The attorneys at Thomas M. Lancia assist businesses who are concerned about the protection of their trade secrets. We also represent clients who have had their trade secrets stolen or are involved in related litigation. We have years of experience dealing with a wide range of of intellectual property matters, including trade secrets which allows us to effectively address client’s business objectives.
What is trade secret?
A trade secret is defined as any confidential information that gives a business an economic advantage. Many things can qualify as a trade secret including, but not limited to, manufacturing processes, business practices, formulas, designs or patterns.
The elements of a trade secret depend upon the state jurisdiction in which you are pursuing a claim. But, all trade secret claims include proving the following elements:
1. The information is the type which trade secret was meant to protect and is generally unknown to the public;
2. The information gives the business an economic advantage over competitors;
3. The business reasonably attempted to keep the information confidential and took reasonable precautions to protect it; and
4. The information was acquired through misconduct or was misappropriated.
Protecting Trade Secrets
Trade secrets can be protected in any number of ways. Our attorneys are experienced in advising clients on the best way to protect their trade secrets. Formal requirements are not always required. It is most important that the business makes it generally known that this information is confidential. The business should share this information with as few people as possible. Our attorneys also advise clients if formalities are in their best interests. Our firm regularly represents clients in the drafting and use of confidentiality agreements and securing patents if necessary.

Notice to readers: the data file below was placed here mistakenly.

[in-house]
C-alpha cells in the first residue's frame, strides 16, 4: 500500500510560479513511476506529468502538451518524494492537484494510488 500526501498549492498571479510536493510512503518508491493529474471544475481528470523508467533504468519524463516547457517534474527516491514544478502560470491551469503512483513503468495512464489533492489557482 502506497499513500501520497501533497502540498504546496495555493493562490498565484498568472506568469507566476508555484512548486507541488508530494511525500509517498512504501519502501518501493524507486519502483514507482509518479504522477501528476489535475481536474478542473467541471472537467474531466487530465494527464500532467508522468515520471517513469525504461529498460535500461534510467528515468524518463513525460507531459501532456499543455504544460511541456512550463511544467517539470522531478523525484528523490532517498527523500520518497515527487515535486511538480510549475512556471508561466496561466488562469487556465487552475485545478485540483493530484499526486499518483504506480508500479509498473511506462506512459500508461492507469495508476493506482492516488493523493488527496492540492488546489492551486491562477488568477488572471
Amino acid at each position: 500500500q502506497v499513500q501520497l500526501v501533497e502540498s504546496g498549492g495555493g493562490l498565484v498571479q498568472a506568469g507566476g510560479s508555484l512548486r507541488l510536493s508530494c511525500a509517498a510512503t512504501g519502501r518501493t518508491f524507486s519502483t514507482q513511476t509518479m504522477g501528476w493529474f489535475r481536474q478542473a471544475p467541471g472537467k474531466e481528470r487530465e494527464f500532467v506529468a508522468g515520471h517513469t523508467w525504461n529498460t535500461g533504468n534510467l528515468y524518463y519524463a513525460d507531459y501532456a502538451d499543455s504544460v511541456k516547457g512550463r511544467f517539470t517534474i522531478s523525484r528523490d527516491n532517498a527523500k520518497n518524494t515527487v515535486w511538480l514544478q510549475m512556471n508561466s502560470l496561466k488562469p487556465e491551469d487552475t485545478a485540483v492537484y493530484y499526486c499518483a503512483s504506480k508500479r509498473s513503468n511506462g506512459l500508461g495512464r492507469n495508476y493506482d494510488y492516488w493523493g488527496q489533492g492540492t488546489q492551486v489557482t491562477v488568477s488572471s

Even if a business takes the necessary precautions and uses formal methods of protecting their trade secret, they can still be discovered. In fact, discovering a trade secret is not always illegal. For example, many businesses use the legal practice of reverse engineering (analyzing the structure and function of an item) to discover trade secrets. But, when trade secrets are discovered through improper means or the breach of confidentiality a tort has been committed. For example, industrial espionage (spying on a business) is illegal and the wrongdoer can be liable.
If improper means or the breach of confidentiality is used to discover a trade secret, the wrongdoer can be subject to liability in a civil court and sometimes be found guilty of a Federal crime. The business that possessed of the trade secret could sue for an injunction to stop the taker from using the trade secret. The business could also sue for damages including all the profits made by using the trade secret inappropriately.
Trade Secret Laws
Approximately 40 states and the District of Columbia have adopted the Uniform Trade Secret Act which allows for consistent trade secret legislation in most parts of the country. In addition, the federal Economic Espionage Act makes it illegal to use improper means to obtain a trade secret and to misappropriate a trade secret for the benefit of a foreign country.
If you are trying to protect a trade secret or one has been stolen from your business, contact Thomas M. Lancia PPLC at (212)964-3157 to discuss your case.